The Mothers at the Garrick became such a reliable attraction, spread through word-of-mouth, that they became a type of art installation. Of course, what many people came for was the antics, not the music.
But some did come for the music, and would become trusted friends of the band, and even band members. One of these was Ian Underwood, a type of prodigy genius, who could play horns and keyboards. Approaching Zappa to tell him he would like to be a Mother, Frank auditioned and then hired him on the spot. Underwood would become an invaluable addition to Zappa's music.
Ruth Komanoff, a truly astounding marimbist-percussionist, saw the band several times and Zappa eventually found about about her talent as a musician. She was invited to sit in on a few occasions, would play on some studio sessions, and would eventually marry Underwood and become one of the most fondly-regarded Mothers of all.
Booked as an opening act for some of the shows was singer-songwriter Sandy Hurvitz, who specialised in very idiosyncratic, though beautiful, piano-vocal compositions.
Zappa was very impressed by her, and invited her to take part in some of the shows as well. Zappa declared her to be Uncle Meat, a moniker recently dreamed up by Ray Collins at a rehearsal.
Zappa even managed to get Hurvitz signed to Verve, and intended to produce her debut himself. But after just one day, the psychologically erratic and difficult artist proved too difficult to work with, and Zappa passed the job over to Underwood.
This would eventually result in an album released on Verve, which quickly became an obscurity. Hurvitz would eventually marry record producer Frazier Mohawk (nee Barry Friedman) and change her name to Essra Mohawk, recording two album for Reprise, including the critically acclaimed Primordial Lovers.
But Hurvitz' greatest gift to The Mothers was the introduction to Zappa of her former boyfriend, visual artist Cal Schenkel. This was the man who would become Zappa's greatest visual collaborator, providing a very distinct artistic identity for many Zappa album covers.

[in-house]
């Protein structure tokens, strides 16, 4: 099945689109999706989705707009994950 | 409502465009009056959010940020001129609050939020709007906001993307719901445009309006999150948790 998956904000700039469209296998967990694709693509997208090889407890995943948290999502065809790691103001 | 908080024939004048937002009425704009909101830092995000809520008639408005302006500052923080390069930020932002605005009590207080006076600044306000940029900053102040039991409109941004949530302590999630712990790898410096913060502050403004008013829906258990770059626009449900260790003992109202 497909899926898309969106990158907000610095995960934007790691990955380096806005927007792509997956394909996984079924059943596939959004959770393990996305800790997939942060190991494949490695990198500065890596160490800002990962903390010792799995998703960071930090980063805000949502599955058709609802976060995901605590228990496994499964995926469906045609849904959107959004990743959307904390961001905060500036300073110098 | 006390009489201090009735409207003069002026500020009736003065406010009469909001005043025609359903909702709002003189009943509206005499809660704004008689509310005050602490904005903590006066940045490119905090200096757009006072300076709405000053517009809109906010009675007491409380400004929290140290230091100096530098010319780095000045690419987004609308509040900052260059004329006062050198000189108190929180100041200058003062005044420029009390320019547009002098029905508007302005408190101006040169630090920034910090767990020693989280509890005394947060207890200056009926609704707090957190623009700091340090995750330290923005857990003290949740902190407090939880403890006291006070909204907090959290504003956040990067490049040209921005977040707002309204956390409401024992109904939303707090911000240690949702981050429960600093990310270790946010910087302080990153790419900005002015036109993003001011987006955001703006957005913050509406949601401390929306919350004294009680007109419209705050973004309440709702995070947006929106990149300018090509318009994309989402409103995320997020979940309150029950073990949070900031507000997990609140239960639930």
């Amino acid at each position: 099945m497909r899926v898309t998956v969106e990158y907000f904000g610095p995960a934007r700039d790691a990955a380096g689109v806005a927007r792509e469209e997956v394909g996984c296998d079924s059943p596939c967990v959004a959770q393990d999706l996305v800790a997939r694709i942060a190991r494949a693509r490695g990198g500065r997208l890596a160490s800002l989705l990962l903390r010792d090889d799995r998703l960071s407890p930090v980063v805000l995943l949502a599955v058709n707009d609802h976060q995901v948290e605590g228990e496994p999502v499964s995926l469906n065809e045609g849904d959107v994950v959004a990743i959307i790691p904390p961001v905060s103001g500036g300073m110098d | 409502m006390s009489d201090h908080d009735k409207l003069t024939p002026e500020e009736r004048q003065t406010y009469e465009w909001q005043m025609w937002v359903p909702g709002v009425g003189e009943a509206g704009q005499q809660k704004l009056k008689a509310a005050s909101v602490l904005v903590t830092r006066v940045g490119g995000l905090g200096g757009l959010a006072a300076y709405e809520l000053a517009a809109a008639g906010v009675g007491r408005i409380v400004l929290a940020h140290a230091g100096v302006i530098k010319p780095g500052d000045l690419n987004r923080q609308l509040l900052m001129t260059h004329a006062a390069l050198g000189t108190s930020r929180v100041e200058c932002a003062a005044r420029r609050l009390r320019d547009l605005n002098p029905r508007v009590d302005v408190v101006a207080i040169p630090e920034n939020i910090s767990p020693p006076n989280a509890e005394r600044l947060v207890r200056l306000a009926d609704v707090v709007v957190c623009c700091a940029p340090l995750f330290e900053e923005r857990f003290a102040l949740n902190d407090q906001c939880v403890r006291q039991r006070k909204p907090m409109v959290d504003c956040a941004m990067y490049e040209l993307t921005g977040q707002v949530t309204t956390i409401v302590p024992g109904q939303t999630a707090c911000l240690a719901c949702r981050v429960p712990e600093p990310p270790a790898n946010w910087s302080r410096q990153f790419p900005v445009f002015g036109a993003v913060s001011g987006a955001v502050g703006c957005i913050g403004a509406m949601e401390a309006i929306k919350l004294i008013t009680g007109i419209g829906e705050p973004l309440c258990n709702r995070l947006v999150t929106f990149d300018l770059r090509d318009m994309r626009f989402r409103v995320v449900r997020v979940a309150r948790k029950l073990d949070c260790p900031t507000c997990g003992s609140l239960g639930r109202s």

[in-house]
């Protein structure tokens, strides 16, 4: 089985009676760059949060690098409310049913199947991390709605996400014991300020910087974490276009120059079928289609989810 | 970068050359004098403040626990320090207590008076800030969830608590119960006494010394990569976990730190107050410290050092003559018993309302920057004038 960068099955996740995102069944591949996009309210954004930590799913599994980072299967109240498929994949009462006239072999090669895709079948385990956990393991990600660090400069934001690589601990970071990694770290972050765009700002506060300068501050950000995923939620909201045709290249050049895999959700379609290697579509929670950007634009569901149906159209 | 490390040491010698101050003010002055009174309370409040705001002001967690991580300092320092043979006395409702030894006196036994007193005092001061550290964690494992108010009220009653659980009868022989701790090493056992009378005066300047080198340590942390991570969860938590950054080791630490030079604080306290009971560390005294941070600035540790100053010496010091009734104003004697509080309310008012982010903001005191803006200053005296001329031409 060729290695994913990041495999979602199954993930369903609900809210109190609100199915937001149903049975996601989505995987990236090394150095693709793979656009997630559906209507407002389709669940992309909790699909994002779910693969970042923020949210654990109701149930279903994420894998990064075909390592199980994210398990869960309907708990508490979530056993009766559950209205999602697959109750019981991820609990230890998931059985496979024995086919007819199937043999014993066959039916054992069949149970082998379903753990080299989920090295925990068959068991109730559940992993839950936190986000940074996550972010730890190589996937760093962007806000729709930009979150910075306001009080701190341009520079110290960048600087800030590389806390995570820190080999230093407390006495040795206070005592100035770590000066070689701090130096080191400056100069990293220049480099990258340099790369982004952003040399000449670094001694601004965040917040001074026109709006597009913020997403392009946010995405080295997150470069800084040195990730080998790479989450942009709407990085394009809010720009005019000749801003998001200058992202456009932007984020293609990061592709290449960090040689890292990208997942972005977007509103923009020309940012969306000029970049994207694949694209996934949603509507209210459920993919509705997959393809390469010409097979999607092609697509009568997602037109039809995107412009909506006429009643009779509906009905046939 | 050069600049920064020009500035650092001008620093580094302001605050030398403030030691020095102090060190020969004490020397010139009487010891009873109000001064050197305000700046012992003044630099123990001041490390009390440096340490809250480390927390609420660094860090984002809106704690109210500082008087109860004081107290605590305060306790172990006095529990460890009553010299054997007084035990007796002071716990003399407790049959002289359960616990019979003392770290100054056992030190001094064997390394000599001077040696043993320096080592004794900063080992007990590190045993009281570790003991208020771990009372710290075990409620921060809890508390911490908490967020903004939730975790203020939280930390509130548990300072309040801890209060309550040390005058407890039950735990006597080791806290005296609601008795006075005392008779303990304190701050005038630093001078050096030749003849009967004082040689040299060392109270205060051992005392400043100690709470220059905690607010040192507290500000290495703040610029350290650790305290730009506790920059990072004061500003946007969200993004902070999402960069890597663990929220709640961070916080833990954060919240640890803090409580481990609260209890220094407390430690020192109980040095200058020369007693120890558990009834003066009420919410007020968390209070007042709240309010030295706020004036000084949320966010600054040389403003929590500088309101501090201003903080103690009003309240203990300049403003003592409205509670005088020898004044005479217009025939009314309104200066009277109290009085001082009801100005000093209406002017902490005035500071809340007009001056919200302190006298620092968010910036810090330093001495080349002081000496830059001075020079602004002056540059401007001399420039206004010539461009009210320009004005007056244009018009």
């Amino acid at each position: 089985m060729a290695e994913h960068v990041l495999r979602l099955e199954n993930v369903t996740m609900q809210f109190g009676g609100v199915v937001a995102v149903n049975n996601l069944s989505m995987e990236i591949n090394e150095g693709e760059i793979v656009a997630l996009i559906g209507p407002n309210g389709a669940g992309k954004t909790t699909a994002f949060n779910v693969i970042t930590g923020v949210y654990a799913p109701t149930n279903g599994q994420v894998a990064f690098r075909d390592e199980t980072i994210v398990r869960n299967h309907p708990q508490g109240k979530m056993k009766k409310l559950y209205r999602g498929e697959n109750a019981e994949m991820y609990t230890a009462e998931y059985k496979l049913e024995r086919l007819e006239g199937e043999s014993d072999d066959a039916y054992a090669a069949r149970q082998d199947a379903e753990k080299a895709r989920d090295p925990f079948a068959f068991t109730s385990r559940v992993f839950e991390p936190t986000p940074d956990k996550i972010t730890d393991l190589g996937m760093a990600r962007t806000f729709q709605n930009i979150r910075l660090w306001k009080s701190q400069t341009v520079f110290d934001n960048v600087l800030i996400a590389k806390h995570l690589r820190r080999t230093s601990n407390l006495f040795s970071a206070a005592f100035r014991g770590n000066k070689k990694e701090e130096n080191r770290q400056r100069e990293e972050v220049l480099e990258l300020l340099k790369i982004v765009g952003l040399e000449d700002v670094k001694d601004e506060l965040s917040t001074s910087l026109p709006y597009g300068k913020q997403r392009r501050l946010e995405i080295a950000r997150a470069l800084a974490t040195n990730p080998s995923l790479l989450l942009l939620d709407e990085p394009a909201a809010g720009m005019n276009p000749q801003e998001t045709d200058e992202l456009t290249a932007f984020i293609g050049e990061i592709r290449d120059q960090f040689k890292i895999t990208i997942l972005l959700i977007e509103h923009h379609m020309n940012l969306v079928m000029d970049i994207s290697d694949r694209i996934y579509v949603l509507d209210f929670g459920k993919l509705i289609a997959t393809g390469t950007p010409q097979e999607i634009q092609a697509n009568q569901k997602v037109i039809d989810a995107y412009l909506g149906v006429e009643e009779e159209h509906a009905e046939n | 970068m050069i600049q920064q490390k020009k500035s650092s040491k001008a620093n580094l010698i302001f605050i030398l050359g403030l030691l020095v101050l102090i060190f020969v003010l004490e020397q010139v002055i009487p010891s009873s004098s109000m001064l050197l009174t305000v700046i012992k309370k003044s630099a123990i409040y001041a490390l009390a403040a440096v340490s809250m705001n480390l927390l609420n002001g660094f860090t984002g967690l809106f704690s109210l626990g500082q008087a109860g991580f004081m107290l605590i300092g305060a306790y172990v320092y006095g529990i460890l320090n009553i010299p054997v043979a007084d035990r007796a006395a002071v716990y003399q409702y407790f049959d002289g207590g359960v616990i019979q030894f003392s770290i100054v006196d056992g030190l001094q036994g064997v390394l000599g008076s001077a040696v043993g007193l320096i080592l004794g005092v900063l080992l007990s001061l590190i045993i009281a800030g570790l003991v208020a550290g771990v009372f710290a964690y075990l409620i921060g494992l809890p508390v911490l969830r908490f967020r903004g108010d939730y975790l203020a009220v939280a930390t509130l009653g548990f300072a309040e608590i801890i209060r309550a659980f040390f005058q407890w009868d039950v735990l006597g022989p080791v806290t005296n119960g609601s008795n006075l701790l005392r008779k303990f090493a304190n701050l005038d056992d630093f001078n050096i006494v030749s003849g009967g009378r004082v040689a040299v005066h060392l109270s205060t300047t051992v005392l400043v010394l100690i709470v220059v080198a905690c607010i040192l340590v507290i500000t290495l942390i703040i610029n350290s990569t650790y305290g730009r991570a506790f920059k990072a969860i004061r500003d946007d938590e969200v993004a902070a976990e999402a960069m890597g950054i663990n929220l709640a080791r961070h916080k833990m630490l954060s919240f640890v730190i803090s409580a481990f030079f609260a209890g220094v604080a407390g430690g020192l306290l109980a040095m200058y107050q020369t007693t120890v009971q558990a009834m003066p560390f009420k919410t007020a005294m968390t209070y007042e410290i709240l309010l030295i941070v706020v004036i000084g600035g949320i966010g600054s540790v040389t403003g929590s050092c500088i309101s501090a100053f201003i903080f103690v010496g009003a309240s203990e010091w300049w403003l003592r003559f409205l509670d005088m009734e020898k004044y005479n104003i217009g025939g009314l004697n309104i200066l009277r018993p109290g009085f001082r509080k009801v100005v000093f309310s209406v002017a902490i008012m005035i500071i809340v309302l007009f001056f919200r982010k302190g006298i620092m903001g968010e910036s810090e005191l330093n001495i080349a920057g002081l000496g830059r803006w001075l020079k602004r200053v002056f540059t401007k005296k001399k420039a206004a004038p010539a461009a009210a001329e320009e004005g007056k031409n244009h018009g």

Records by The Mothers continued to be issued by Verve through the spring and early summer, including the Big Leg Emma/Why Don'tcha Do Me Right 45, a commercial bomb, and Absolutely Free, a surprising commercial success that managed to just miss the LP chart Top 40 by one notch.
Zappa found a new studio base at Mayfair Studios, which was run a very overworked, though talented engineer, Gary Kellgren. Mayfair had been previously utilised by Jimi Hendrix and, yes, The Velvet Underground, who would record their second album at the same time as Zappa's upcoming project.
Frank had been creating a song cycle and concept for the next Mothers album, based upon his anger towards the falsities of the hippie counterculture, and of course, parental-governmental neglect and hypocrisy, mixed in with a few personal reminiscences.
The visual linchpin for the project came when The Beatles' immediately-enshrined Sgt. Pepper was released at the beginning of June. Zappa did notice the influence of Freak Out's approach on Sgt. Pepper, but was slightly mystified by the amount of serious attention it garnered, while his own work was ghettoised as "comedy music".
He decided to both beat 'em and join 'em at the same time, by creating a Mothers version of the Pepper cover. And for a title, he came up with the catchy, confrontational and thought-provoking phrase We're Only In It For The Money.
Documentation regarding exact dates of the New York sessions is frustratingly shadowy. For instance, it is known that the cover of Money was shot on July 18th, and this predated the first known session dates for the album's musical contents. This cannot be the case, but for the purposes of this overview, we will go with the established dates known as of this writing.